The Wise Cracks Blog by Dan Otter



Meeting John Bogle

I first John Bogle sometime in the mid to late 1990s. I can’t recall if it was in my classroom or in my backyard. What? John Bogle came to your house and perhaps even your backyard you ask? He did indeed. One time he was joined by the founders of Motley Fool. Double what??

Oh, I should probably add a little more context. I first met John Bogle via Saturday morning financial radio shows I devoured during this time. This was the age before go-anywhere, listen-anywhere podcasts. It was appointment radio. If a show aired at 10AM, I had to be at the radio at that time. I timed Saturday morning trips to my classroom, and backyard work around these programs.

I don’t remember a lot of the guests I heard during this time, but I sure do remember John Bogle. He made investing simple and logical: fees matter, don’t try and beat the market, just meet the market. His intelligence, sincerity, and wit resonated with me. His investing philosophy is a guiding principle of 403bwise.

In 2002, fiduciary advisor Scott Dauenahuer, CFP® and I teamed up to write the 403(b)Wise Guide. On a whim I mailed Mr. Bogle a copy of our book which mentioned him as an influence. One month later, much to my amazement, I received the following:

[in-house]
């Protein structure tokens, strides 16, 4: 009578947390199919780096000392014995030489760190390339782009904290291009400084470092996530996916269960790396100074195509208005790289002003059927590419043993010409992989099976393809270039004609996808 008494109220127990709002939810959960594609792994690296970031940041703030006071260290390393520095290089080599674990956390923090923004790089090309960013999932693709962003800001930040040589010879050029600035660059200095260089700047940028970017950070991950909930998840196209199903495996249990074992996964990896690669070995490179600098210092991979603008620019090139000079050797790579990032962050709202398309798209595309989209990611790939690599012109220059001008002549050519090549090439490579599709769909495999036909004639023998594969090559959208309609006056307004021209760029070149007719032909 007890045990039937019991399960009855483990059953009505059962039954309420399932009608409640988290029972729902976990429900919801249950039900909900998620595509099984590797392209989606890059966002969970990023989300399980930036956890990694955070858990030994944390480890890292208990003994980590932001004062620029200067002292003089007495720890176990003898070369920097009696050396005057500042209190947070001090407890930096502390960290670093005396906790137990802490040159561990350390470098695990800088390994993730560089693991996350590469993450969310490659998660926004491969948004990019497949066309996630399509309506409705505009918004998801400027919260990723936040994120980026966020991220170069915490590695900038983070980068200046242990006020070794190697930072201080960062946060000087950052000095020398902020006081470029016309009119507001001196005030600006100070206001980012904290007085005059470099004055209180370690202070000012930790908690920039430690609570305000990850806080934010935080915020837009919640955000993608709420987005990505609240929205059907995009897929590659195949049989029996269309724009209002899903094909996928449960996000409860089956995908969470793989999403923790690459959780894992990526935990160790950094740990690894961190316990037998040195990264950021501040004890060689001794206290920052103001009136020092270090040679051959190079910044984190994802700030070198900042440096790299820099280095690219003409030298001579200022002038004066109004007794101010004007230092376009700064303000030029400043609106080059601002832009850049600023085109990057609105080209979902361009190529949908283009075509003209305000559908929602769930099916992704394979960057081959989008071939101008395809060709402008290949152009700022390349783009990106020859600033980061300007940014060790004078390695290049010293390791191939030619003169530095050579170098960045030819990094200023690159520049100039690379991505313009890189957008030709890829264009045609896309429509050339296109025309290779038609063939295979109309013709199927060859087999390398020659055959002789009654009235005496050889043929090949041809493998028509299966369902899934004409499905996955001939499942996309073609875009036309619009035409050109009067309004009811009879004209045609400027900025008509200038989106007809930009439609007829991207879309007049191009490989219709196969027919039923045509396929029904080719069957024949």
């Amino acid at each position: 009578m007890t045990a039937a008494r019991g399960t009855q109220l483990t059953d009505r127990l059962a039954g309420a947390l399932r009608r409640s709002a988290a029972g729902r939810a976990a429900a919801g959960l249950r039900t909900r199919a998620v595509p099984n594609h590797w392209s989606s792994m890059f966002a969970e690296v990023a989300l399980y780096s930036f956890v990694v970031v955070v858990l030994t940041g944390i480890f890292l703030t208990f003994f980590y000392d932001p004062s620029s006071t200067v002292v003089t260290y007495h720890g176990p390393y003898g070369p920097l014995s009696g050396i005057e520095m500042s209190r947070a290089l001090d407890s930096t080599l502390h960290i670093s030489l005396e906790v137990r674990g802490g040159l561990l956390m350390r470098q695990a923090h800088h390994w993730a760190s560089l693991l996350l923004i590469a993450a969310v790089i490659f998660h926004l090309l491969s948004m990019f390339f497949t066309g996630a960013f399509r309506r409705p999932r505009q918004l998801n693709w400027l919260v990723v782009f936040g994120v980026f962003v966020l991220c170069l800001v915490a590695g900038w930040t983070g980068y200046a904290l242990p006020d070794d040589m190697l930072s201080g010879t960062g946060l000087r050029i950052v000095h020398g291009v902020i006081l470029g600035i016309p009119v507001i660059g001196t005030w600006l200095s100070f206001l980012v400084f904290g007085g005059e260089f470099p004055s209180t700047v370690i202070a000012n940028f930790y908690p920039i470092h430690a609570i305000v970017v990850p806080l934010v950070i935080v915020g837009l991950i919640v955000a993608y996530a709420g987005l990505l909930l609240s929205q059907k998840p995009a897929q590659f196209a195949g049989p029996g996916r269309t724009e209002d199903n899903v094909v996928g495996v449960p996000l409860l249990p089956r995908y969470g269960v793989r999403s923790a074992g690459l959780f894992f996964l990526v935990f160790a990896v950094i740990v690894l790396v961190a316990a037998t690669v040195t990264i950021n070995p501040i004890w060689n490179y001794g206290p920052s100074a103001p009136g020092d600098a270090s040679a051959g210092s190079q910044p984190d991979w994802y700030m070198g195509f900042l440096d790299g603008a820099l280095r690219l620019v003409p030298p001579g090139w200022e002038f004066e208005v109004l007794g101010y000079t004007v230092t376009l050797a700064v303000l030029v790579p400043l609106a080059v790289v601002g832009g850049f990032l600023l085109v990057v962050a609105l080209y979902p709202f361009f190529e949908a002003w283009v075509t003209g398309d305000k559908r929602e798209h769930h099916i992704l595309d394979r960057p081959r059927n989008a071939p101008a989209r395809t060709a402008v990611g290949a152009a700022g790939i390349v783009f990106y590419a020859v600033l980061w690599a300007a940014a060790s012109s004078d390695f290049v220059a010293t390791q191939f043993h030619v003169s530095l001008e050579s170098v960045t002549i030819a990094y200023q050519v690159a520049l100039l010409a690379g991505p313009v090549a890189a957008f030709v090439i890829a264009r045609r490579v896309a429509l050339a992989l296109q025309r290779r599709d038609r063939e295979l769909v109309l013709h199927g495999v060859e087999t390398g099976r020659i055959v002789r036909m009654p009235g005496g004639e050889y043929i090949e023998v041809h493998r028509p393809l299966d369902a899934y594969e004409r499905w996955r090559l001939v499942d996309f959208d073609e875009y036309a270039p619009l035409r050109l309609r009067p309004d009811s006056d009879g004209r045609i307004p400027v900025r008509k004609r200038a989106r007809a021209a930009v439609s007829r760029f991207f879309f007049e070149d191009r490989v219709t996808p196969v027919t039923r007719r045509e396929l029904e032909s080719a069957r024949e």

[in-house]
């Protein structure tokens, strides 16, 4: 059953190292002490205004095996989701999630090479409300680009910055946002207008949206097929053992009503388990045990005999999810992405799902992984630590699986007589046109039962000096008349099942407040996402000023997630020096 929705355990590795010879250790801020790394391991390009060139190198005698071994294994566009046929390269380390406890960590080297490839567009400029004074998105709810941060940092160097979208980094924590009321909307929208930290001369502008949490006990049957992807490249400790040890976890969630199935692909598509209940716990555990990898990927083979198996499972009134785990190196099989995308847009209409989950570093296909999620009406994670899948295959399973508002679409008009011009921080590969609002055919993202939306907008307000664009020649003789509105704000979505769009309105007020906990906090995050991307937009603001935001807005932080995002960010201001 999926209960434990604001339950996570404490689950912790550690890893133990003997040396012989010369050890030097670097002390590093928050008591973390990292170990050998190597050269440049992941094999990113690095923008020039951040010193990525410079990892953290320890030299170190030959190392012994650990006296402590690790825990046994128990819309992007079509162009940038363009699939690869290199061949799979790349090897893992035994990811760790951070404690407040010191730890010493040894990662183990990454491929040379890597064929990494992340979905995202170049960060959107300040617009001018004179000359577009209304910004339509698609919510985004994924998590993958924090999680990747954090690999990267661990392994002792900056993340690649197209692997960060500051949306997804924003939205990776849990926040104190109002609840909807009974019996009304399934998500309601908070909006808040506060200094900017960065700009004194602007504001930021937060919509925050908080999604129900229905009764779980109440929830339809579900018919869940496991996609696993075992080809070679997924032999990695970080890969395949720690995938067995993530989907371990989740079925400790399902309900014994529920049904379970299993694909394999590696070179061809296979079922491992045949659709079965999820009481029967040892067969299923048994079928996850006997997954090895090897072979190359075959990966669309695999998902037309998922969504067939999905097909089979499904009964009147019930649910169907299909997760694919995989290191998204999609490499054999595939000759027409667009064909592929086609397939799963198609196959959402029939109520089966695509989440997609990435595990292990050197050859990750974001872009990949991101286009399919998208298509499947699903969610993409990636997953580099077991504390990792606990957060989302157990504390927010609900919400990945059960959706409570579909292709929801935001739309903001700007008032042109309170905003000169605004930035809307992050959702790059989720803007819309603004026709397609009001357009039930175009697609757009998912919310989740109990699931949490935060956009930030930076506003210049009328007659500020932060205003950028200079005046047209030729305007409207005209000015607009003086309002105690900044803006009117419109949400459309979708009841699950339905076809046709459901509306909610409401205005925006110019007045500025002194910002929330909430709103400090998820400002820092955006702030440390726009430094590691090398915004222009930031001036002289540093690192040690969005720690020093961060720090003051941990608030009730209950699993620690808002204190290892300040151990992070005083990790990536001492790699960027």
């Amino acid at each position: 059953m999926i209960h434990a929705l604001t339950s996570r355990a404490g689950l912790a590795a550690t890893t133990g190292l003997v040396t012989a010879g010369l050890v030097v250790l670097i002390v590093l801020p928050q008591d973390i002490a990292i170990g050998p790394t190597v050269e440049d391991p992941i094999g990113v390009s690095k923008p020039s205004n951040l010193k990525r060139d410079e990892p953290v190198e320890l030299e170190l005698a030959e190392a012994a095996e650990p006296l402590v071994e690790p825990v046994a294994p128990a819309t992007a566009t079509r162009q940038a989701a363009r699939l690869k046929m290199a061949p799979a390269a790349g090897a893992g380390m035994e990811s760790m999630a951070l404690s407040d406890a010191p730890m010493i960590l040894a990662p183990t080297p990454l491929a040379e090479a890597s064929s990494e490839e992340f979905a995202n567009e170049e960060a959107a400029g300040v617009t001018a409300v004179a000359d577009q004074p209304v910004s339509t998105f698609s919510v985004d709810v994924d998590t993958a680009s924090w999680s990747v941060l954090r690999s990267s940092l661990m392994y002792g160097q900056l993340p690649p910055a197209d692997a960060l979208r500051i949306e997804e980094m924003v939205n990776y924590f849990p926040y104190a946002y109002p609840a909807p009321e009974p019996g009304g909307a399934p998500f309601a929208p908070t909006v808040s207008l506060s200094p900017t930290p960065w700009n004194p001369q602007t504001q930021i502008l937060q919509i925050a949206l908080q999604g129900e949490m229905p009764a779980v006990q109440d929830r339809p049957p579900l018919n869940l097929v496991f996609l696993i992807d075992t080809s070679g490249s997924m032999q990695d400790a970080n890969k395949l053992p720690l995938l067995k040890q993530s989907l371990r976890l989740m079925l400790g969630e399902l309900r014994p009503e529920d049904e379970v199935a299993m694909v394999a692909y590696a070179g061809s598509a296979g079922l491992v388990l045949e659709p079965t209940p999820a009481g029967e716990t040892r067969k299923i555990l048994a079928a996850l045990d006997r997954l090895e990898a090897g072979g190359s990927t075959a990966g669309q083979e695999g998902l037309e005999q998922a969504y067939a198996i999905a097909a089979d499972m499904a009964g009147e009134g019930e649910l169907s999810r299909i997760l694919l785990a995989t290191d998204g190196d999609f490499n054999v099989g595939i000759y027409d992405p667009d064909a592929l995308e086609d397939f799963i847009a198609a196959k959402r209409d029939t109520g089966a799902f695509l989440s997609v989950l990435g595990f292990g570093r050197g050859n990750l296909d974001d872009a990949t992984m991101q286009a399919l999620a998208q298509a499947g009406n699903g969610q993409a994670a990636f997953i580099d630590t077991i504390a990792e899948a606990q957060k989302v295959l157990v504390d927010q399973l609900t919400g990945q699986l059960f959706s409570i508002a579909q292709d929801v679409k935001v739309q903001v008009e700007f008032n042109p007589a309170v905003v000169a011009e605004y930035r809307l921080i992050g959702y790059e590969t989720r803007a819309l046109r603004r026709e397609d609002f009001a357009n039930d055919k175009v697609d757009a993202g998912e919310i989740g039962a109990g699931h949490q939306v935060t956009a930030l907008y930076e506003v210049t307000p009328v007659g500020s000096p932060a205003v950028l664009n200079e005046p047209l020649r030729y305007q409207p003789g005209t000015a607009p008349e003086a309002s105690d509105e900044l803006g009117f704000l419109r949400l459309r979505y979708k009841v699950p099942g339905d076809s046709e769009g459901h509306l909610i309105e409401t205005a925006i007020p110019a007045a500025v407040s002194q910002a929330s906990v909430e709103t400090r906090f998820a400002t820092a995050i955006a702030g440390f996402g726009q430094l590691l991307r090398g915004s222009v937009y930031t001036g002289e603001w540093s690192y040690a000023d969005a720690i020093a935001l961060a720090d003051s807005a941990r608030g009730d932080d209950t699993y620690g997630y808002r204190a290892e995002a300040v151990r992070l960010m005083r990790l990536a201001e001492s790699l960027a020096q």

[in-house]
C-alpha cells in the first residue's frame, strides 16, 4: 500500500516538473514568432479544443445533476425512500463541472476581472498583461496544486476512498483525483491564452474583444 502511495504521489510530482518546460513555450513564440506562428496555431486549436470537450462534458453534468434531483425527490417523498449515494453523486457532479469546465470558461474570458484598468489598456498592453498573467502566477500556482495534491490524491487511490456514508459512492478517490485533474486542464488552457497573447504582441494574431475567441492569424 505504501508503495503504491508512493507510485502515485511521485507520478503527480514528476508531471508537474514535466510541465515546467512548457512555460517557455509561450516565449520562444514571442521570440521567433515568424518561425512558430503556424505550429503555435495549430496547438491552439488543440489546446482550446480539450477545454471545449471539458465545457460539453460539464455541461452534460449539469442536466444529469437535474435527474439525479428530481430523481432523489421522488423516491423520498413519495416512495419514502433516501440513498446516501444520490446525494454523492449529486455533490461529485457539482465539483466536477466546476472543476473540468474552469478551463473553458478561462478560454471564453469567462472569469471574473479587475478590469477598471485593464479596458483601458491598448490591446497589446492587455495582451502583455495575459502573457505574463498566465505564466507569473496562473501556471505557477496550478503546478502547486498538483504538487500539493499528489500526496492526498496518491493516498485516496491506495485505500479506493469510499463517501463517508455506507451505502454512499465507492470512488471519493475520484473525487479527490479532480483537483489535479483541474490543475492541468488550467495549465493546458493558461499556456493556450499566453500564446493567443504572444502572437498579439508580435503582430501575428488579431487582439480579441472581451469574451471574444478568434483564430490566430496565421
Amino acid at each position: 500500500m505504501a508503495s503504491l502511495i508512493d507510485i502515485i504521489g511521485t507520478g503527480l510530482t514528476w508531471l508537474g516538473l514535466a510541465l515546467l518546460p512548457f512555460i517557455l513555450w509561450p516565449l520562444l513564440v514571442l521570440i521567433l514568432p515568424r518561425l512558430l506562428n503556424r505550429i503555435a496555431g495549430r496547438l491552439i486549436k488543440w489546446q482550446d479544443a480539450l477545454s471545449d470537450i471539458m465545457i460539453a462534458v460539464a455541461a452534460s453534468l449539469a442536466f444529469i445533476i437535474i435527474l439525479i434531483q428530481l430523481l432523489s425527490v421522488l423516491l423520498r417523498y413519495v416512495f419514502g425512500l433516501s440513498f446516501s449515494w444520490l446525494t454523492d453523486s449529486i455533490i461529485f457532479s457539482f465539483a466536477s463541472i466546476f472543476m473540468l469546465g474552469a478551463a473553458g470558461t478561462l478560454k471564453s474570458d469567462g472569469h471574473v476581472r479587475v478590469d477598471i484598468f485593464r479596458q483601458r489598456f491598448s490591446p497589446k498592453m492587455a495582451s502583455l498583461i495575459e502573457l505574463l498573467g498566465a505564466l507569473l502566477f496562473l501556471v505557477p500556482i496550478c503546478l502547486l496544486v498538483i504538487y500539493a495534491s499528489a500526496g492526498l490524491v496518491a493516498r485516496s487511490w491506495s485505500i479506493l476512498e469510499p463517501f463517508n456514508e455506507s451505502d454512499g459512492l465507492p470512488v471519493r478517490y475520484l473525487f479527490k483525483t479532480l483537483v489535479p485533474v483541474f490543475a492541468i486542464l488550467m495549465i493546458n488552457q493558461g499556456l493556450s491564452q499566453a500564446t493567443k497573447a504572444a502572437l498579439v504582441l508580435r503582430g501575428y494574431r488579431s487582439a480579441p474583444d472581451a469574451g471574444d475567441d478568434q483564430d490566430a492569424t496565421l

Bogle Note (2002)

Whaaaat? He even wrote: “Your advice is right on.”

In 2005, I sent Mr. Bogle a copy of my newest book, Teach and Retire Rich. About a month later I received another hand written note. 

Bogle Note (2005)

Whaaaat? Unbelievable. 

Finally, in 2010 I got a chance to actually meet Mr. Bogle. I had been invited to the Vanguard campus, where Mr. Bogle kept an office, to discuss teaching financial literacy. On the morning of my visit I was handed an itinerary. It included the following item: Meet John Bogle. I am not going to lie. I suddenly got a little nervous. But then I thought: it’s probably just a quick hi and see you later. That’s not at all what happened. When I arrived at his office, he invited me to have a seat on his office couch and for the next 15 minutes we discussed 403(b) issues.

It was a bit of blur. I remember he was engaged, surprised by the fees charged in most 403(b) plans, and kind beyond belief. He handed me a copy of his newest book Don’t Count On It! Reflections on Investment Illusions, Capitalism, “Mutual” Funds, Indexing, Entrepreneurship, Idealism, and Heroes. Even better, he inscribed it with the following:

Bogle Book Inscription (2010)

403bwise and the 403(b) reform movement will continue to heed these words.